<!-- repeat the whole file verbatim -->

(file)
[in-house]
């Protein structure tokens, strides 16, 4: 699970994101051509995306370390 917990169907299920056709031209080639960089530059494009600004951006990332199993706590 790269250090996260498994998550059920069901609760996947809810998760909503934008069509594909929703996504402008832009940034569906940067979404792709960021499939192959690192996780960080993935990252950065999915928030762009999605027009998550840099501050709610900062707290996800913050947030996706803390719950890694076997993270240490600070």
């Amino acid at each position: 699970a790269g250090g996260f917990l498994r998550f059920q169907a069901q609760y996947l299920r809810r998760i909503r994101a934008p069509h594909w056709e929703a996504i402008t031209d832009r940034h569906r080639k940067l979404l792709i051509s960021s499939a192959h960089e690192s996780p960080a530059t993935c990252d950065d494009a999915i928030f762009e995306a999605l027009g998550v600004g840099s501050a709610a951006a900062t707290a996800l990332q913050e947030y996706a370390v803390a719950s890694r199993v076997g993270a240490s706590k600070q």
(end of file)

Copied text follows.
[in-house]
């Protein structure tokens, strides 16, 4: 699970994101051509995306370390 917990169907299920056709031209080639960089530059494009600004951006990332199993706590 790269250090996260498994998550059920069901609760996947809810998760909503934008069509594909929703996504402008832009940034569906940067979404792709960021499939192959690192996780960080993935990252950065999915928030762009999605027009998550840099501050709610900062707290996800913050947030996706803390719950890694076997993270240490600070």
């Amino acid at each position: 699970a790269g250090g996260f917990l498994r998550f059920q169907a069901q609760y996947l299920r809810r998760i909503r994101a934008p069509h594909w056709e929703a996504i402008t031209d832009r940034h569906r080639k940067l979404l792709i051509s960021s499939a192959h960089e690192s996780p960080a530059t993935c990252d950065d494009a999915i928030f762009e995306a999605l027009g998550v600004g840099s501050a709610a951006a900062t707290a996800l990332q913050e947030y996706a370390v803390a719950s890694r199993v076997g993270a240490s706590k600070q």